Posted before, but oddly compelling.
Go read the whole post and the comments. David has a really wonderful little community over there.
People are so effed up. And who has the time to sort through the differences between drag queens and man-to-woman transgenders?
I confess to a giggle or two while reading the article.
I was thinking about my little sister asking me about favorite songs. This was a long time ago.
This may become a feature.
It’s not clear how this will show up in your browser, but you either hit the play button once or twice, then the song will play. You can get more than one song playing at a time. Not an ideal situation, but you can control that.
All that you dream, Little Feat.
Fat Main in the Bathtub, Little Feat. I once told my little sister that this was my favorite song. She looked at me like I had just arrived from another planet. I hope she has become familiar with this tune. It really is great.
Romance Dance, Little Feat. This is from the album “The Last Picture Show.” It was probably one of the earlier albums I bought. I still have the original vinyl.
Dixie Chicken, Little Feat.
The Education Realist, who is a favorite:
I want another forty year pause in immigration, putting a near-total block on every possible means of legal or illegal access. In part because I’m a teacher who sees no opportunities for far too many of my students thanks to immigration, network hiring, and the constant wage pressure of a never-ending unskilled labor supply. In part because the government is incapable of enforcing the laws so necessary to our national security and well-being, since even the best-intentioned state and federal employees see t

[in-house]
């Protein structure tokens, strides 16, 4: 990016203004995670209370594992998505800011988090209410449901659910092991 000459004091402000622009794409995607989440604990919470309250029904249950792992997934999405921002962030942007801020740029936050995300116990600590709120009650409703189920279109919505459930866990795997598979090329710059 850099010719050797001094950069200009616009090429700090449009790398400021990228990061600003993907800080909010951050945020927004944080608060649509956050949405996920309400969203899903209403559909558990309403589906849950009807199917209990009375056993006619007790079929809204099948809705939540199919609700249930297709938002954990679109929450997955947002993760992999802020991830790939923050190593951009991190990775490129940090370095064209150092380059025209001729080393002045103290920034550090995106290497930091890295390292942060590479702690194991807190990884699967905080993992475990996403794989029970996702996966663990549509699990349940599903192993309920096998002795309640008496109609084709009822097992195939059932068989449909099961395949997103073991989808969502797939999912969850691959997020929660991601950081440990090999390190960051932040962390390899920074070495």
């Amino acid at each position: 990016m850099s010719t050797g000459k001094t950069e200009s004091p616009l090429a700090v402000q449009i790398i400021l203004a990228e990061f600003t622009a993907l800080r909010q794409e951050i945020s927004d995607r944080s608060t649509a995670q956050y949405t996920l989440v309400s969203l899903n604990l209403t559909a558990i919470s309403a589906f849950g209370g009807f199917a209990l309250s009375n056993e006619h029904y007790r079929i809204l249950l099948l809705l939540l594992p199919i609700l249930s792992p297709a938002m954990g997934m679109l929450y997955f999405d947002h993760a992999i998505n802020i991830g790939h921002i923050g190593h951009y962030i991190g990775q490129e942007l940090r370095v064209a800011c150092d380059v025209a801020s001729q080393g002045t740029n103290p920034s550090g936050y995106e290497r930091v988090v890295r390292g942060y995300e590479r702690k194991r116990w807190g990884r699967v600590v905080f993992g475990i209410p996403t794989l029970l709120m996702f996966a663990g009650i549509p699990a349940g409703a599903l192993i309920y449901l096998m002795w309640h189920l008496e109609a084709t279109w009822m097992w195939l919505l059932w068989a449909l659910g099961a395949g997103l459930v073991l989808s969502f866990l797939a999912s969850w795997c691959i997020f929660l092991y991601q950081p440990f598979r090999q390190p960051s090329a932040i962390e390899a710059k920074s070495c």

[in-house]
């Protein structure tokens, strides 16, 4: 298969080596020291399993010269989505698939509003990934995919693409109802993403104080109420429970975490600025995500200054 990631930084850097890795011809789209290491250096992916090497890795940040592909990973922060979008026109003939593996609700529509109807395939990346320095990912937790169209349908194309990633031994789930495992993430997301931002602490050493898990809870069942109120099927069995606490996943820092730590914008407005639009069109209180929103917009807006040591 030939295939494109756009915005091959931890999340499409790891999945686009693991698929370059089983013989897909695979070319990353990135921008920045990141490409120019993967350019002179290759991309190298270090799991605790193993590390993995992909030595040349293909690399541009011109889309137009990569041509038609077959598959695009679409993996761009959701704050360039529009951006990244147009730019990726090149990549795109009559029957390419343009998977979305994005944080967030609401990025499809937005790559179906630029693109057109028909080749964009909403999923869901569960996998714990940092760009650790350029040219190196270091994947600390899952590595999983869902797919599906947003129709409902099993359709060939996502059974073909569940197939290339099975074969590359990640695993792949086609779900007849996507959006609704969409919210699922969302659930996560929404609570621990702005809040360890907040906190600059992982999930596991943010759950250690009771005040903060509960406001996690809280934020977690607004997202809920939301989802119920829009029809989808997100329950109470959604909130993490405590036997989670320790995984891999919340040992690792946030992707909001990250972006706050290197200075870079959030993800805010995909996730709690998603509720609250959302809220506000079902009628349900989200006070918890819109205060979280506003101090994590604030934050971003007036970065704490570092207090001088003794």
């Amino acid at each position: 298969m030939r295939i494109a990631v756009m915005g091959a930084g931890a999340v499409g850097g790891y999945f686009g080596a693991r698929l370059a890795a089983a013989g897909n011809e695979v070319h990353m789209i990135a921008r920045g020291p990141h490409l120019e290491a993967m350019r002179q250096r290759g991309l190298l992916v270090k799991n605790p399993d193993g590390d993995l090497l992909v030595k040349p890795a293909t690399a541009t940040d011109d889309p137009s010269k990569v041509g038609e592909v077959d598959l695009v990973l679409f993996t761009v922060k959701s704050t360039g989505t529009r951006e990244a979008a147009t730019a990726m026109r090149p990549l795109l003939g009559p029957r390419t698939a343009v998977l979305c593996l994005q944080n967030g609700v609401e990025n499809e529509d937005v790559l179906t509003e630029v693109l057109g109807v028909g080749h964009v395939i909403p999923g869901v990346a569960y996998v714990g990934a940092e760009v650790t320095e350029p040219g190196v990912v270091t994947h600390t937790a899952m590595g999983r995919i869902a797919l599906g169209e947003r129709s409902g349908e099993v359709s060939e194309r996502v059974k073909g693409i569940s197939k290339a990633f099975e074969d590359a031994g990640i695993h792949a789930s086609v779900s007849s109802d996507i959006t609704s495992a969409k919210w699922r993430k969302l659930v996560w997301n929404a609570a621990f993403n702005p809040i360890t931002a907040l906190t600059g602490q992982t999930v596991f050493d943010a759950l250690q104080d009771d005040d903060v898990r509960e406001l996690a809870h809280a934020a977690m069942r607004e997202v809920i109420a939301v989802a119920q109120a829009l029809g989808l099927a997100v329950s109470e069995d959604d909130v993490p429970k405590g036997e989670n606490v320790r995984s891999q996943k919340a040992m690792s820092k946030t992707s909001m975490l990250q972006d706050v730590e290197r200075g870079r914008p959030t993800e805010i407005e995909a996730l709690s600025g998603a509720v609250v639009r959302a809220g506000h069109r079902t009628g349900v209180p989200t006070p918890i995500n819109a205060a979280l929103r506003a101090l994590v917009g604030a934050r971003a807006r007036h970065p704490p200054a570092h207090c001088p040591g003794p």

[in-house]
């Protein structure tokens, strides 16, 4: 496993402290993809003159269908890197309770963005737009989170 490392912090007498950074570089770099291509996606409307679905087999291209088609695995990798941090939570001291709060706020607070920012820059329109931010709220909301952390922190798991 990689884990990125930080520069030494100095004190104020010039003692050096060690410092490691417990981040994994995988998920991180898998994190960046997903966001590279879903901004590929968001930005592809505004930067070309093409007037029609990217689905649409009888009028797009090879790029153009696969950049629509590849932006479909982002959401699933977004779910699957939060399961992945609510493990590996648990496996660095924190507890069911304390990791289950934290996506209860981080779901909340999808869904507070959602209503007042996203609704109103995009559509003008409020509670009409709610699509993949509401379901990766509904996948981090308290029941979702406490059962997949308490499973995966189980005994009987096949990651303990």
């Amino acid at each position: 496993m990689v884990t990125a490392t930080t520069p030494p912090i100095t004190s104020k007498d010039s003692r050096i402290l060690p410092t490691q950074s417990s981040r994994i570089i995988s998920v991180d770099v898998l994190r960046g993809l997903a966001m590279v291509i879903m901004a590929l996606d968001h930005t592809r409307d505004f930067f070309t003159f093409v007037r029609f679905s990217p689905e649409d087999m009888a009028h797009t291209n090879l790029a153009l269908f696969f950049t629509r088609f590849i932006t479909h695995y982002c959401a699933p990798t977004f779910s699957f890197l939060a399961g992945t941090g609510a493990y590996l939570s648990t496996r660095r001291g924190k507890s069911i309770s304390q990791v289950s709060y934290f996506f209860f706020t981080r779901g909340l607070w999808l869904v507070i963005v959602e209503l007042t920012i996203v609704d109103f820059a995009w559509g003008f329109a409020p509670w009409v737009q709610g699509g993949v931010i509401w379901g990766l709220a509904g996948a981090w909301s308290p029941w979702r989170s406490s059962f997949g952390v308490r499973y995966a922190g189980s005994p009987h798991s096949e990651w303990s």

Arnold Kling agrees with me (and Glen Reynolds):
I suspect that the romanticization of college sports comes from the same human tendency that produces the romanticization of government. Lots of people will tell you that they hate pro football and hate pro basketball, but they love college sports. Because it is non-profit.
I share Arnold’s general antipathy toward non-profits.
From the Dallas Morning News today:
Why is this business model — unpaid labor, mostly by black athletes, generating riches for white administrators — still tolerated?
That is some guy named Donald Yee. He is onto something, but is wrong about the solution. The athletes should be paid, that is true. But the real solution is to take away the tax preference of being part of the university in the first place.
Also, racism isn’t what motivates the economics of the college athletic scene, it is the whole set of lousy incentives and the distortions that have metastasized over time.
Additionally, the fact that most of these “student” athletes would never be admitted to the institutions for which they play, creates all sorts of corrupting opportunities for everyone associated with Big State U. Just look at North Carolina.
I found this the other day. It is of interest since I spent 9 months in Mauritius. For a little island in the middle of nowhere, and with a population just over 1MM, the political intrigue there is amazing. I guess it is somewhat like the old saw about academia: The fight/arguments are so brutal because the stakes are so small.
The aborted 1983 mission illustrates that India’s ambitions and interests extend beyond the subcontinent.